Here is the New Oxford American Dictionary’s definition of “abuse:”
verb |əˈbyoōz| [ trans. ] treat (a person or an animal) with cruelty or violence, esp. regularly or repeatedly
noun |əˈbyoōs| |əˈbjus| |əˈbjuːs| cruel and violent treatment of a person or animal
Despite claims from corporate giant Procter & Gamble (P&G) that it tests products on animals only as a last resort and only when required by law, published scientific papers show that P&G took an already approved ingredient in Herbal Essences shampoo – butylparaben – and force-fed it in massive doses to pregnant animals.
Evidence uncovered by the British animal rights group Uncaged shows that P&G force-fed butylparaben – a preservative used for decades in personal care products – to pregnant rats to see if it harms their developing offspring.
The experiment killed 1,300 animals (100 pregnant mothers and their 1,200 newborns) subjecting the mothers to stressful force-feeding for approximately three weeks, after which they were killed in carbon dioxide gas chambers….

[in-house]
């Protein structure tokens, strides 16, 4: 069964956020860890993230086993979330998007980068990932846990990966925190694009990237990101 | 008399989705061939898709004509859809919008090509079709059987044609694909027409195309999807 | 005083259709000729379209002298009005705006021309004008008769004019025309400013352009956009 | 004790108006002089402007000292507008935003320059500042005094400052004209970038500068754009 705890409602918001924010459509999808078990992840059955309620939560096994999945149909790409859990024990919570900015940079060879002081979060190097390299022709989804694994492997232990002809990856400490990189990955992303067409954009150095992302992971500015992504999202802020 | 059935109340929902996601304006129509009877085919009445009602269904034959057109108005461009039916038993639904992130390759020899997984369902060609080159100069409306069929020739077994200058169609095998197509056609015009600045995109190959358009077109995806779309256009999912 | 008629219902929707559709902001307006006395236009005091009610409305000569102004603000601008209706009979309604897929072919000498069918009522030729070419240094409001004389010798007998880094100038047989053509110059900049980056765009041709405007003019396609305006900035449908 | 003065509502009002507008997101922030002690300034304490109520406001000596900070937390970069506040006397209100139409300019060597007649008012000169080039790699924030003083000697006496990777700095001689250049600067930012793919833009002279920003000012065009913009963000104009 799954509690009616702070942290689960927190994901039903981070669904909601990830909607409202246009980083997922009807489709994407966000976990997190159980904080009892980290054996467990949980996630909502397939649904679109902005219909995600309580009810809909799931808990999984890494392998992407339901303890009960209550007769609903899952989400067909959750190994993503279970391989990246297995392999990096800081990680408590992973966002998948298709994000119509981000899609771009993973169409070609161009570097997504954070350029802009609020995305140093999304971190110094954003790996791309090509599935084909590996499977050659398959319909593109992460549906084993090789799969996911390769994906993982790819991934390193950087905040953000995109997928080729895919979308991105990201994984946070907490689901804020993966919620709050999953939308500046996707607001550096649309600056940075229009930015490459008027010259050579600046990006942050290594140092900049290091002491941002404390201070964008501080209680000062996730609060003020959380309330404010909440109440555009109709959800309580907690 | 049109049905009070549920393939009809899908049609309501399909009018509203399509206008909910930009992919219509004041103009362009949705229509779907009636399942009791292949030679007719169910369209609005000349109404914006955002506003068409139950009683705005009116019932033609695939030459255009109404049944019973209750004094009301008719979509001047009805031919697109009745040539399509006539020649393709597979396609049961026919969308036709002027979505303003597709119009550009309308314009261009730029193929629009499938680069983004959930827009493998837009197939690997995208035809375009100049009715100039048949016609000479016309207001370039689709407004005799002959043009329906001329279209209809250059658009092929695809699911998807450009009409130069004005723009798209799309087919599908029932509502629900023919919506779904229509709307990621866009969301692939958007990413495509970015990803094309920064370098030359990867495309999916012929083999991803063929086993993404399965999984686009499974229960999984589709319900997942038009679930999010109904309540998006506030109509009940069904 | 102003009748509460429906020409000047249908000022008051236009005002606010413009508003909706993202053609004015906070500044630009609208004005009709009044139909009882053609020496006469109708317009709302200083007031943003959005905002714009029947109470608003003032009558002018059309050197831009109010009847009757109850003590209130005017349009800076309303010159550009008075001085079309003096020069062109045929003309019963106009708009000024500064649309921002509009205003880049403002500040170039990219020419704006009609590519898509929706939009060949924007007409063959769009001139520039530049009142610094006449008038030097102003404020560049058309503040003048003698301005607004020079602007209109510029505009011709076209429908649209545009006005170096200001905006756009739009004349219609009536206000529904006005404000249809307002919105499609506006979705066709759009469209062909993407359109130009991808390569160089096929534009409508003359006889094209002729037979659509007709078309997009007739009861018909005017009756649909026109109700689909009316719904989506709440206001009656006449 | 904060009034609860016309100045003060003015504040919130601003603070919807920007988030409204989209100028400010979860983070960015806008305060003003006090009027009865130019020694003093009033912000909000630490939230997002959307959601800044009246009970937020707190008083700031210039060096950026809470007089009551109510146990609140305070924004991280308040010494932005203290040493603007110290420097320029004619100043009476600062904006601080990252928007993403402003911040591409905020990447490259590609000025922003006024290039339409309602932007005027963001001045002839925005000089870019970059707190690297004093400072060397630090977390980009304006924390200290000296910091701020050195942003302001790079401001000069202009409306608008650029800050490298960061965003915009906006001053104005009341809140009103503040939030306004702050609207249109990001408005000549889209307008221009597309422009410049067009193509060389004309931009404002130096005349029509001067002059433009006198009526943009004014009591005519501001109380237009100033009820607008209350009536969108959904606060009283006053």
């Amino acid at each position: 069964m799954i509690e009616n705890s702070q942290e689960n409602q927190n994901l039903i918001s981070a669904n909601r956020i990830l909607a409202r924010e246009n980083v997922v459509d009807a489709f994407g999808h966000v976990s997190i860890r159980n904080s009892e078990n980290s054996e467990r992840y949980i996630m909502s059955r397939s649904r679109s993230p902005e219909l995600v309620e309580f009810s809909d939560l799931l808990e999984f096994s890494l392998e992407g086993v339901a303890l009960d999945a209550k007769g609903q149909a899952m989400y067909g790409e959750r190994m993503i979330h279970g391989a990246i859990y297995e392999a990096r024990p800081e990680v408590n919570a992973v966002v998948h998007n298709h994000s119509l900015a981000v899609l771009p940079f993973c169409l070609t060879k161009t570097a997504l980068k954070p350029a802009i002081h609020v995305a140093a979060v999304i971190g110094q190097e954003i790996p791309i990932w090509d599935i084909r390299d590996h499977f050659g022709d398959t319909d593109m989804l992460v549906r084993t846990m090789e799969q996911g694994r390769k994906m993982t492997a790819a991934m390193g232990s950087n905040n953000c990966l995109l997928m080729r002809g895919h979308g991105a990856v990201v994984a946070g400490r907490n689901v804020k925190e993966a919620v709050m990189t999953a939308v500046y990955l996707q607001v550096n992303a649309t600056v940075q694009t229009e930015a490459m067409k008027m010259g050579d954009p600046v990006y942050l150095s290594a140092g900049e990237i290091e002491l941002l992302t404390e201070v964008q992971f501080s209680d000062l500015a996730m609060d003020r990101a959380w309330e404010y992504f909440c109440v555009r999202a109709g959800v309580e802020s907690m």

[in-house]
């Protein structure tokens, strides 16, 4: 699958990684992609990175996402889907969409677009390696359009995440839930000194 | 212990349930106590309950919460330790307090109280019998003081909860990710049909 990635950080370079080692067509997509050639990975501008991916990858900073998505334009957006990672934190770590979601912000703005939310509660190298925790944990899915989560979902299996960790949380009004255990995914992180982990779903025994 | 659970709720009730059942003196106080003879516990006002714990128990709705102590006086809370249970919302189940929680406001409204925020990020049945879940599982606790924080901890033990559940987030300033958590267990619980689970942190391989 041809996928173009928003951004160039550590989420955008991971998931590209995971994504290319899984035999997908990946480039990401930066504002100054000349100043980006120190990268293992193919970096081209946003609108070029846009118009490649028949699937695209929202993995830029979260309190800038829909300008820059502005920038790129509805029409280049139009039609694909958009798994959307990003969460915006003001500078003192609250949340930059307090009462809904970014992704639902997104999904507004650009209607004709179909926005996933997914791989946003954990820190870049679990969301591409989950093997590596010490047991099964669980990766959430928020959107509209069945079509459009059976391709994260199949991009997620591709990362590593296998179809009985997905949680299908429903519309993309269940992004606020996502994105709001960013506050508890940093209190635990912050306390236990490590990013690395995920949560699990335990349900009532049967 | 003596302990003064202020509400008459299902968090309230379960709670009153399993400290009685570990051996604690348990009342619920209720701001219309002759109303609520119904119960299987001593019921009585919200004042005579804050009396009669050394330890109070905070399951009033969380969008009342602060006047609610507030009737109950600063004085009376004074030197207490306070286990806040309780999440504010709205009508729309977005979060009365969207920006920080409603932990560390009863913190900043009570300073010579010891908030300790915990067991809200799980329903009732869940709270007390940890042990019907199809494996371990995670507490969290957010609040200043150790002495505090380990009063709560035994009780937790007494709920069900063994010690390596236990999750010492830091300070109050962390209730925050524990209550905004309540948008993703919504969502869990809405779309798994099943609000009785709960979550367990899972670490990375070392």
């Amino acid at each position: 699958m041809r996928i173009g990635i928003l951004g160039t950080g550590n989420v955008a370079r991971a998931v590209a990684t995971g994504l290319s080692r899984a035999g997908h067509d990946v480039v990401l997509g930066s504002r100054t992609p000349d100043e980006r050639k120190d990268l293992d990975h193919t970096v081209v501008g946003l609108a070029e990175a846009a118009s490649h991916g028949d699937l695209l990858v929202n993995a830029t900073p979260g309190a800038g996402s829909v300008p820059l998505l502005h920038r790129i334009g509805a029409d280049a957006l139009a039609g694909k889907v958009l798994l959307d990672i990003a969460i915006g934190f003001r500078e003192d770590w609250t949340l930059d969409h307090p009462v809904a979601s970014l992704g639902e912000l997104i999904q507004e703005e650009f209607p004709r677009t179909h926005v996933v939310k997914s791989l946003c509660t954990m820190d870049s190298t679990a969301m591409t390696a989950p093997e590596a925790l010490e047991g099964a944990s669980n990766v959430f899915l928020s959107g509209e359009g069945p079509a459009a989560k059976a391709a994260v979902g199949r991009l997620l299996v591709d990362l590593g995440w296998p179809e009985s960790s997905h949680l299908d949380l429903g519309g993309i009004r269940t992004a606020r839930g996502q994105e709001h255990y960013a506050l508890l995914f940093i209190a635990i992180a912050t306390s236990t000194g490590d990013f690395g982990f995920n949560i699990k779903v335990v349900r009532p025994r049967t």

I’ll let you decide for yourself whether or not that constitutes abuse. P&G insists on its website that animal research is only used “as a last resort” to “ensure materials are safe and effective. However…
Information on the safety of butylparaben, one of a class of products known as parabens, has already been amply demonstrated at least twenty years earlier. Many of the animals used by P&G for this experiment received massive doses of butylparaben, which, according to the researcher in charge of the study “far exceeds human exposure estimates.”
These tests are not required by any law, and detailed information on this ingredient has been widely available for many years.
P&G has made some progress. For instance, Iams, the companies pet food brand, has reportedly ended invasive studies on dogs and cats. But it still keeps hundreds of dogs and cats in a laboratory for non-invasive nutritional studies. P&G claims that the animals have a humane environment, but the company will not allow PETA representatives inside. And, as we saw above, invasive tests on animals other than dogs and cats are still carried out.
So, in case you were wondering, Procter and Gamble still conducts cruel and unnecessary tests on animals.
If you object to P&G’s animal testing, the best thing you can do is boycott the company’s products. Not all of them are tested on animals, but a certain amount of the profits will obviously go to animal testing. And you may be surprised how many products are made by P&G. Check the full list here or at P&G’s own site.